"Instead of the thorn shall come up the cypress; instead of the briar shall come up the myrtle; and it shall make a name for the Lord, an everlasting sign that shall not be cut off." (Isaiah 55:13)
We began this short season of Pre-Lent by pointing out that it is a brief pause before the journey of Lent, and that Lent itself symbolizes the journey of God's people from captivity to freedom. Let's focus on this for a few moments. If life is a journey, what is the destination? Where is our Christian life supposed to lead us?
A lot of people might answer simply by saying, "Heaven," but that doesn't really answer the question. Heaven sometimes gets portrayed as a place where a bunch of translucent-looking people sit around on clouds, playing harps. That is simply not the future that awaits us as Christians. Freedom from sin and freedom from death does not mean freedom from the body, or freedom from the earth.
What we have been promised is resurrection, a return to bodily life after death. What we have been promised is not just heaven, but a new heaven and a new earth. What we have been promised is nothing short of new creation.
This is what Isaiah is getting at when he writes about cypress and myrtle taking the place of thorn and briar. He is not writing about things as they should be, but things as they will be. This is a new creation, with the consequences of the Fall erased. It is not some far-off place that is inaccessible; it is where we will live.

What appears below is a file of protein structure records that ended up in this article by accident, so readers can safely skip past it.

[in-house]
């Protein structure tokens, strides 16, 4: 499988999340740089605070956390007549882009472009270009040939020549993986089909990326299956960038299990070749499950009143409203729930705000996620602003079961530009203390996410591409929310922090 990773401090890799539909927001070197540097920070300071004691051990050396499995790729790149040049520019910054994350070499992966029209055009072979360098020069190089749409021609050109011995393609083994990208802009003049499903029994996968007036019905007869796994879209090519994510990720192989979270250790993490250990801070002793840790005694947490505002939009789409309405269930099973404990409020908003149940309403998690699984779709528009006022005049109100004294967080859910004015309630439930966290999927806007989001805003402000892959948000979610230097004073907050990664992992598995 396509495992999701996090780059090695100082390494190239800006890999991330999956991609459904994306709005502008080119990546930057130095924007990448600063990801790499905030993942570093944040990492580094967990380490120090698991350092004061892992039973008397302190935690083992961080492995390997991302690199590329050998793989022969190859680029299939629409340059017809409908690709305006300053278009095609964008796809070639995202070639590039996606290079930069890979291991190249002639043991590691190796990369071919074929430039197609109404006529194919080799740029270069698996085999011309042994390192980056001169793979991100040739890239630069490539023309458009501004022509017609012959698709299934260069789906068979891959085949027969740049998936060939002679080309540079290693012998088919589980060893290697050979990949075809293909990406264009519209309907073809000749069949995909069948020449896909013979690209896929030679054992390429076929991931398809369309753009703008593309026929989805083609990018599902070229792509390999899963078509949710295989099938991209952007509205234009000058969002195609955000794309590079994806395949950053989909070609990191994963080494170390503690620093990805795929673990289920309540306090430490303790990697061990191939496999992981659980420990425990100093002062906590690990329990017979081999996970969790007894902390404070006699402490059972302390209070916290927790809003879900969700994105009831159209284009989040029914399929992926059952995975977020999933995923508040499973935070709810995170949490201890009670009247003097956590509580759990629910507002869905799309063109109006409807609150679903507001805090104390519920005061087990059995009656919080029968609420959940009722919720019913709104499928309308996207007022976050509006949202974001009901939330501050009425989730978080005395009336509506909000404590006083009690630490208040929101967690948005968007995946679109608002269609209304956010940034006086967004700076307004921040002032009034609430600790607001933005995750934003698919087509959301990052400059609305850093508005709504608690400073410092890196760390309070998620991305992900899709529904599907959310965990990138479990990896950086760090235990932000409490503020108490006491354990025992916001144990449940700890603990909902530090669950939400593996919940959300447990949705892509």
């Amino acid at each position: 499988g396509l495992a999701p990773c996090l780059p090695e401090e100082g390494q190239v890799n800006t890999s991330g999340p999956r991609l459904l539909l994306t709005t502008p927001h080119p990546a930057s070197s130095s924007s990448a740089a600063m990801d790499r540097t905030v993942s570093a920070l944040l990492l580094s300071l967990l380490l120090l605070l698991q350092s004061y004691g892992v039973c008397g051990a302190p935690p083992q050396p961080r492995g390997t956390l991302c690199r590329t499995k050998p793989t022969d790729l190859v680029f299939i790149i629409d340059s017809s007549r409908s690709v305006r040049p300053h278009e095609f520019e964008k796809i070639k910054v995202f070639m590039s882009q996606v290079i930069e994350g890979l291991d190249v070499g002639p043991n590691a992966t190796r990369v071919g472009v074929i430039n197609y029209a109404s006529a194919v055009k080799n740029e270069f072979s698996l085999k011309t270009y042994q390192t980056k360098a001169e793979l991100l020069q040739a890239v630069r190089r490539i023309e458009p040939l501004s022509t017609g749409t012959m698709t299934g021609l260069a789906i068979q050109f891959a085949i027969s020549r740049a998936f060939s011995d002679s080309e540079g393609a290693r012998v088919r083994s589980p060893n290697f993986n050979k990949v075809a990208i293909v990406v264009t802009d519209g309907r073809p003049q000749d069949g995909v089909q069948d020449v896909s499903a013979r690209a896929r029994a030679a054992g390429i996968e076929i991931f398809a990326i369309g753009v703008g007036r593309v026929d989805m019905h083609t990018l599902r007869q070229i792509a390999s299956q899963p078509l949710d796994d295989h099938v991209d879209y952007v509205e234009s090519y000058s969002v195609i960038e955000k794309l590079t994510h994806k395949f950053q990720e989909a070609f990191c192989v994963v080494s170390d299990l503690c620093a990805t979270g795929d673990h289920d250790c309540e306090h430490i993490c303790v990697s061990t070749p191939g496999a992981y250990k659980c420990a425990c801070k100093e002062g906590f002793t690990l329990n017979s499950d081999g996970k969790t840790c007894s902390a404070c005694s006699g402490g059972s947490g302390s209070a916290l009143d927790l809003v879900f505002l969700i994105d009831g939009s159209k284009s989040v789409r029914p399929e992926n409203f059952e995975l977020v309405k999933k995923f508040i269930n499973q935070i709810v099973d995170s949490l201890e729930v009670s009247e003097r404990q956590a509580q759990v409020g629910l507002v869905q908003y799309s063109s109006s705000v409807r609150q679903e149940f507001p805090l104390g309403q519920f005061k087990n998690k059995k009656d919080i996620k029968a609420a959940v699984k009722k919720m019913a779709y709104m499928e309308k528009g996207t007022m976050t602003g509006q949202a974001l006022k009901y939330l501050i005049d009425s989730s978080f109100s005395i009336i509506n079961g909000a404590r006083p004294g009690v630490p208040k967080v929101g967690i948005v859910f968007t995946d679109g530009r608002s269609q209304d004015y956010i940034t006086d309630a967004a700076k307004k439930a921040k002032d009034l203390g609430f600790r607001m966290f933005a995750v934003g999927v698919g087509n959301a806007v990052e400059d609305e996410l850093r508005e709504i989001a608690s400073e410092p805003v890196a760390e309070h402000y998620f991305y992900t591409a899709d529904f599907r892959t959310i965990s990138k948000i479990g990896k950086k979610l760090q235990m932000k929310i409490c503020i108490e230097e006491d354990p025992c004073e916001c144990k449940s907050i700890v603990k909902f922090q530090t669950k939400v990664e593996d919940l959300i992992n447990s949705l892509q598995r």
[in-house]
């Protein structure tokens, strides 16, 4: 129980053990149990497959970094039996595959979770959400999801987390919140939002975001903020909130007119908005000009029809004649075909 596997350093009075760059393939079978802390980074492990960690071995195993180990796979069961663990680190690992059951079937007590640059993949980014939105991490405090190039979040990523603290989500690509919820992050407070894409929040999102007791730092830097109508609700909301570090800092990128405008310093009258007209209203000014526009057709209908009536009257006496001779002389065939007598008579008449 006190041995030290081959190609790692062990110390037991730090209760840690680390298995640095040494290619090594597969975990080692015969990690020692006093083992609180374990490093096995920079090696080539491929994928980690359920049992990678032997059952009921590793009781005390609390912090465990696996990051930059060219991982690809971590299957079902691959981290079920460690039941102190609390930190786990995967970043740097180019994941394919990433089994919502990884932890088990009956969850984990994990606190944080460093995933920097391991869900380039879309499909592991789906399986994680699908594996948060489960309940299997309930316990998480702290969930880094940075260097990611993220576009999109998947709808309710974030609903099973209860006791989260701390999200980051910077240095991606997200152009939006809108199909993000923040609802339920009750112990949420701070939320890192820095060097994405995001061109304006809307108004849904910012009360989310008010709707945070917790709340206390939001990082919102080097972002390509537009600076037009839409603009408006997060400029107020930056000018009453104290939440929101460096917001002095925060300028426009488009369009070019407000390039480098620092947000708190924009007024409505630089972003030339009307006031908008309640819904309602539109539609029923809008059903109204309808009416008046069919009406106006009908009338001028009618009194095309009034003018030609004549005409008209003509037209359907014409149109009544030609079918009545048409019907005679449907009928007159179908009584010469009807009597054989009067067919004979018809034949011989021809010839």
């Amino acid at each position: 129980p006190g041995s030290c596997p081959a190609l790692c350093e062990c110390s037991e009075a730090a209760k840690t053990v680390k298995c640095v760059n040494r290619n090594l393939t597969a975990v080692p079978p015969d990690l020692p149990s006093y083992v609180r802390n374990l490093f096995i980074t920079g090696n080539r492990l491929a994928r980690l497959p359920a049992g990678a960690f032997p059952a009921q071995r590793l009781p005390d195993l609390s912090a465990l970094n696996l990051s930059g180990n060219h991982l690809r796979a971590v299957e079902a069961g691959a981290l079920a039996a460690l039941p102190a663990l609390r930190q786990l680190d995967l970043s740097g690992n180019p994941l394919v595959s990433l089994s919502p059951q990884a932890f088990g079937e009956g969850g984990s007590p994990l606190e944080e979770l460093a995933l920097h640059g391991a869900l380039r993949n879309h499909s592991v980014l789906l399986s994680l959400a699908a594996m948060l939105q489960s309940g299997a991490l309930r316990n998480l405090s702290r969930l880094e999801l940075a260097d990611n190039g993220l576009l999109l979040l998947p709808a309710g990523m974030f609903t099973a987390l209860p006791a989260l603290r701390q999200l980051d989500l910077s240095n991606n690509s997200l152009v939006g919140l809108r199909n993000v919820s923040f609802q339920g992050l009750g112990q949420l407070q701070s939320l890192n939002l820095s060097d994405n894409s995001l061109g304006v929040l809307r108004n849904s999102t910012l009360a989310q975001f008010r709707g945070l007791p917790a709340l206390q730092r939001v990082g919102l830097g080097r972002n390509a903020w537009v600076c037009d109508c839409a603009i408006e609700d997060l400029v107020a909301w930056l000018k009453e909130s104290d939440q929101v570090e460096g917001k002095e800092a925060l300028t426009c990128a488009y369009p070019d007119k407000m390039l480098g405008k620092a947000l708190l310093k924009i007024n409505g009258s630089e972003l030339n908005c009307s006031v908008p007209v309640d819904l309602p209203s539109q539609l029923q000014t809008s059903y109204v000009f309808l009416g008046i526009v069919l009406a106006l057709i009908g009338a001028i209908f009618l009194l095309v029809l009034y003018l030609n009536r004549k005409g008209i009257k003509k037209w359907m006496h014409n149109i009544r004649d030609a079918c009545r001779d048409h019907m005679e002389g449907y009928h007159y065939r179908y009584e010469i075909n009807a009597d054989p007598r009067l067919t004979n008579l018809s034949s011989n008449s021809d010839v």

God's work of creating anew began with the coming of Jesus, the Incarnation of God on earth. God became Man to save mankind. The miracles of Jesus can all be seen as creation responding to the presence of the Creator. Jesus, who became flesh for us, was resurrected in the flesh. In His resurrection is the promise of resurrection for all who are baptized. In Christ, you are part of the new creation. In your Baptism you became a miracle of Jesus'.
When you were baptized you were created anew as a believer. In Baptism you took part in the death of Jesus, and because of your baptism, God has promised that you will be resurrected. Even now, you are new creation, even as you wait with the rest of the Church for the coming of Jesus, and the new heavens and the new earth.
Daily Lectionary: Job 15:1-23, 30-35; St. John 6:60-71
Questions or comments regarding the Reflections may be sent to the Rev. Mark Buetow, Reflections Editor, firstname.lastname@example.org.